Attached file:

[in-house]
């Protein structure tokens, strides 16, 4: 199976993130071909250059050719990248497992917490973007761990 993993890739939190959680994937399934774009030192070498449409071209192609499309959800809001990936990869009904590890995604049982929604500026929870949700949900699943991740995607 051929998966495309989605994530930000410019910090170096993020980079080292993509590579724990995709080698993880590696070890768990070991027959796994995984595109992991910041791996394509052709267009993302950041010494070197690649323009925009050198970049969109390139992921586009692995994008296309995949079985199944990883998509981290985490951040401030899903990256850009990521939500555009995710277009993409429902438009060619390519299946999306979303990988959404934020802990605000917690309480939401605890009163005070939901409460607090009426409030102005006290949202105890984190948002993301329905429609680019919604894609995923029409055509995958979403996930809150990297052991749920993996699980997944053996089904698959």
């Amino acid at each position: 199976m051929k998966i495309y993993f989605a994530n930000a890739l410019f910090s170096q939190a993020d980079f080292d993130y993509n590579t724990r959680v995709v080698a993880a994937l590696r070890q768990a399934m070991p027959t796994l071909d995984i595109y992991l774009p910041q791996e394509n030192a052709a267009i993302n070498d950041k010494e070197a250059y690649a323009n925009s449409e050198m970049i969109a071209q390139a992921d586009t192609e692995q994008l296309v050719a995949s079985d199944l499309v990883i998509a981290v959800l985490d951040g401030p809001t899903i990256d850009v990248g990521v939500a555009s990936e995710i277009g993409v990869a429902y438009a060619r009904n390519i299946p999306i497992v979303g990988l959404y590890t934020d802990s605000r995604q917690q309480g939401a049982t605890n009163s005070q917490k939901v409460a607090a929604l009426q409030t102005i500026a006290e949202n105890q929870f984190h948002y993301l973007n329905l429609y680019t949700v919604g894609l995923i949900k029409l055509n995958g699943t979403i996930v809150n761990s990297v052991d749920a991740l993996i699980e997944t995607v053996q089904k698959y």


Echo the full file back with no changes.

[in-house]
């Protein structure tokens, strides 16, 4: 199976993130071909250059050719990248497992917490973007761990 993993890739939190959680994937399934774009030192070498449409071209192609499309959800809001990936990869009904590890995604049982929604500026929870949700949900699943991740995607 051929998966495309989605994530930000410019910090170096993020980079080292993509590579724990995709080698993880590696070890768990070991027959796994995984595109992991910041791996394509052709267009993302950041010494070197690649323009925009050198970049969109390139992921586009692995994008296309995949079985199944990883998509981290985490951040401030899903990256850009990521939500555009995710277009993409429902438009060619390519299946999306979303990988959404934020802990605000917690309480939401605890009163005070939901409460607090009426409030102005006290949202105890984190948002993301329905429609680019919604894609995923029409055509995958979403996930809150990297052991749920993996699980997944053996089904698959």
């Amino acid at each position: 199976m051929k998966i495309y993993f989605a994530n930000a890739l410019f910090s170096q939190a993020d980079f080292d993130y993509n590579t724990r959680v995709v080698a993880a994937l590696r070890q768990a399934m070991p027959t796994l071909d995984i595109y992991l774009p910041q791996e394509n030192a052709a267009i993302n070498d950041k010494e070197a250059y690649a323009n925009s449409e050198m970049i969109a071209q390139a992921d586009t192609e692995q994008l296309v050719a995949s079985d199944l499309v990883i998509a981290v959800l985490d951040g401030p809001t899903i990256d850009v990248g990521v939500a555009s990936e995710i277009g993409v990869a429902y438009a060619r009904n390519i299946p999306i497992v979303g990988l959404y590890t934020d802990s605000r995604q917690q309480g939401a049982t605890n009163s005070q917490k939901v409460a607090a929604l009426q409030t102005i500026a006290e949202n105890q929870f984190h948002y993301l973007n329905l429609y680019t949700v919604g894609l995923i949900k029409l055509n995958g699943t979403i996930v809150n761990s990297v052991d749920a991740l993996i699980e997944t995607v053996q089904k698959y």